From “Best of the rest” club to relegation candidate

Sevilla FC is known across Europe as a multiple Europa League winner and as an upstart from southern Spain who has always found a way to succeed. But these days of success are over, because the Andalusians are currently mired in a mixture of institutional chaos, poor transfer policy and poorly thought-out coaching changes. Descent is imminent.

For more than a decade, FC Sevilla was one of the most influential clubs in European football. It was never enough for the Andalusians to make a big splash in the Champions League, but the Europa League was won four times between 2013 and 2020 alone. Sevilla became the epitome of ‘best of the rest’ – not good enough to challenge Real Madrid and FC Barcelona but far enough strong to dominate Europe’s second division.

Those times seem to be over for the time being, because Sevilla is currently in the middle of a relegation battle in La Liga and, in the worst case, could make their way to the Segunda División. Thanks to a narrow 1-0 win over the penultimate Cadiz on Saturday, they are now one point above the line, but the record is devastating: out of 18 league games so far, four have been won.

Los Nervionenses would not be the first big traditional club in Spain that could be affected by relegation. In the past, for example, Espanyol, Celta and city rivals Real Betis were hit. Even though the permeability in top-flight Spanish football is possibly higher than elsewhere, the same question always arises: How did this happen?

If we look at the big picture, the departure of Unai Emery once left a huge hole and set a coaching carousel rolling at the Estadio Ramón Sánchez Pizjuán.

The departure could then be compensated for a little less than a season by the signing of Jorge Sampaoli, but the Emery football characterized by strong pressing timing was lost and never came back. In addition, Seville’s transfer policy sank into horrendously expensive haphazardness – crowned by the signing of Ganso in 2016, who unfortunately was never able to display his playmaking skills in Europe.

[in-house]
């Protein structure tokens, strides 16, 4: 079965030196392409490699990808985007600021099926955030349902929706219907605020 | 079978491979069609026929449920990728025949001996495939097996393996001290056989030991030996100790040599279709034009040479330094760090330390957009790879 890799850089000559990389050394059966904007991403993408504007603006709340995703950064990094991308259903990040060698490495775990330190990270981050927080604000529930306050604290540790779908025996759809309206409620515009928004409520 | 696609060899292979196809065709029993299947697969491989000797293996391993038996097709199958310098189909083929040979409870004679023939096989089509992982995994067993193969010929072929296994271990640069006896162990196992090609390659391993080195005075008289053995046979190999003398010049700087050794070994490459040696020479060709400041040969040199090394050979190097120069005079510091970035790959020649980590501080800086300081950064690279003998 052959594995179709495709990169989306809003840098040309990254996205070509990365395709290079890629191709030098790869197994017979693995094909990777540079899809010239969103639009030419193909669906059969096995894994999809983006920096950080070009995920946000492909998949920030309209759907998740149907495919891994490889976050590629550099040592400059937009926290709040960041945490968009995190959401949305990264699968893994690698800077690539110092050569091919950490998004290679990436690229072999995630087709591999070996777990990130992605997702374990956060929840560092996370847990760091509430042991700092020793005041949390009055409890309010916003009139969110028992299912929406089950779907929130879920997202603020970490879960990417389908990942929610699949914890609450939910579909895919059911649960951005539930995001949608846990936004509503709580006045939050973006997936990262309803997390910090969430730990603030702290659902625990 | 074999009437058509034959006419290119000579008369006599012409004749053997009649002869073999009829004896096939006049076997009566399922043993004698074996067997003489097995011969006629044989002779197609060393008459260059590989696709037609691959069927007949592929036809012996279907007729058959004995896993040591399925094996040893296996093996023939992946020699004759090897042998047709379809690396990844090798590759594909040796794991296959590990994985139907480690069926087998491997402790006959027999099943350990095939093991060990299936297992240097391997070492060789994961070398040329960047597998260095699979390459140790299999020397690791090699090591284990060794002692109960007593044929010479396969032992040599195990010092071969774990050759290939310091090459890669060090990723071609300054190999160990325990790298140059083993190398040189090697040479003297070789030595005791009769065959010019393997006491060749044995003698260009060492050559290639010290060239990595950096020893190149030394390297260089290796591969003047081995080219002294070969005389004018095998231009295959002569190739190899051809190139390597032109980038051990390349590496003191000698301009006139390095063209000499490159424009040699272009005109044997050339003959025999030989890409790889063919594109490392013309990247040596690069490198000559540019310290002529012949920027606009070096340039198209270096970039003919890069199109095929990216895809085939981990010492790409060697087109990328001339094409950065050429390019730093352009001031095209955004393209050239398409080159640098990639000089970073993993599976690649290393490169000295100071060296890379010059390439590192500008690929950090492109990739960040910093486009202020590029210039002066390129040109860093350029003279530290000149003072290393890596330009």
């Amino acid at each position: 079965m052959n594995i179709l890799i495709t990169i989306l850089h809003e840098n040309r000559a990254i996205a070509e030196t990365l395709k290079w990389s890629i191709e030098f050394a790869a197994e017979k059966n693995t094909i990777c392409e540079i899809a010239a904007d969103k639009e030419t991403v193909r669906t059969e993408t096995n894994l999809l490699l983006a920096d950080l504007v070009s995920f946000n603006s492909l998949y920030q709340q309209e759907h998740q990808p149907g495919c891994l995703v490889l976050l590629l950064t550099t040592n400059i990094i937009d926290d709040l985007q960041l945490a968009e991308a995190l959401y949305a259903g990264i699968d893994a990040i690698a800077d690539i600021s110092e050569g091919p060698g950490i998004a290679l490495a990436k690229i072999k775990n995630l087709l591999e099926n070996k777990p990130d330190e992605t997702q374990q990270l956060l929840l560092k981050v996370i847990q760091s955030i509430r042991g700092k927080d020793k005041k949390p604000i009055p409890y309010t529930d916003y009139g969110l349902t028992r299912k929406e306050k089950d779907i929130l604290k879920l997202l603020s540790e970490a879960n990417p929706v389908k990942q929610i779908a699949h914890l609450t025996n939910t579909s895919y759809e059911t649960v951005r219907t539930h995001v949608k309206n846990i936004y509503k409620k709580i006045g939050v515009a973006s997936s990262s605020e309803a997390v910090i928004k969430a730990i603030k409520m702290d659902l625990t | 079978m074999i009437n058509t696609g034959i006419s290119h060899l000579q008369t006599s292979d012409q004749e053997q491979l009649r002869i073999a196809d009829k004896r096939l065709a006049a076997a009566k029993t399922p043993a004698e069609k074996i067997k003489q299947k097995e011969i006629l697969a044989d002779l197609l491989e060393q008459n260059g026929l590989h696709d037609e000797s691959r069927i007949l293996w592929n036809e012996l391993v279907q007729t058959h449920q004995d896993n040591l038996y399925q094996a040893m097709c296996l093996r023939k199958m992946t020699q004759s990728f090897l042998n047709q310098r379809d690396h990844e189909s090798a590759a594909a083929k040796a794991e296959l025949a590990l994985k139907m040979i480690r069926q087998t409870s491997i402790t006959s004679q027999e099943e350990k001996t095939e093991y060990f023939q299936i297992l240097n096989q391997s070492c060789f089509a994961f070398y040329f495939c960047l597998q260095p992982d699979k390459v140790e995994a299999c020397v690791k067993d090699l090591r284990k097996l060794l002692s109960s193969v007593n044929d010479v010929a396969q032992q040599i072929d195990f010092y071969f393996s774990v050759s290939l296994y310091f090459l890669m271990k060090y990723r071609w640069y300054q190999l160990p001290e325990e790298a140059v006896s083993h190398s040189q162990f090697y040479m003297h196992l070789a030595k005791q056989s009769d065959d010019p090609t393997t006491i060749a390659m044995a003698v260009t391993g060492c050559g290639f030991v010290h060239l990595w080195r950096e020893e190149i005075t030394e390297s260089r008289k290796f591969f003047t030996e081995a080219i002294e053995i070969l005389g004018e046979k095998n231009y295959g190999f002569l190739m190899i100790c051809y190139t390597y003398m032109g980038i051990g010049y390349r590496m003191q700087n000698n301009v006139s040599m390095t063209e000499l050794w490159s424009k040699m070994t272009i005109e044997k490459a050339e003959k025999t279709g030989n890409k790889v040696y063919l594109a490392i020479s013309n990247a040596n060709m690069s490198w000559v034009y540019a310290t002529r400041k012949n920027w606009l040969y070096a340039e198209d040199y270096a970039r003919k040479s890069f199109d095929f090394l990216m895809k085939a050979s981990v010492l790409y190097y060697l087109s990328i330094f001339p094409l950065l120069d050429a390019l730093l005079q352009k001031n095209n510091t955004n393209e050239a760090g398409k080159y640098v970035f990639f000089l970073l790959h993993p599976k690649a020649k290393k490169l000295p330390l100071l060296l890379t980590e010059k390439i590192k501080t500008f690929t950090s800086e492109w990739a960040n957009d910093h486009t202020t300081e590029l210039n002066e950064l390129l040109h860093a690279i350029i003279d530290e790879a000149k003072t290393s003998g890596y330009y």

FC Sevilla Lopetegui brought temporary stability

However, with the arrival of Julen Lopetegui in 2019, Sevilla was able to stabilize again and win the Europa League again. However, the fact that the lack of planning within the club was not a thing of the past was shown by another change of coach in the current season, as Lopetegui was replaced by Sampaoli – in other words: Sevilla fired a head coach who stands for structured football and brought in an intensity fanatic in his place. At best, the squad fits only fractionally to Sampaoli, who incidentally did not leave the club on good terms to take over the post of head coach of the Argentine national team.

In any case, Sampaoli has not yet had any success and must try to at least prevent relegation, if he is allowed to continue working until May. Lopetegui, meanwhile, has ended up in a Portuguese enclave – better known as Wolverhampton Wanderers – from where he probably won’t be surprised at what’s happening at his old workplace in Andalusia.

Sevilla FC: Monchi and Pepe Castro under pressure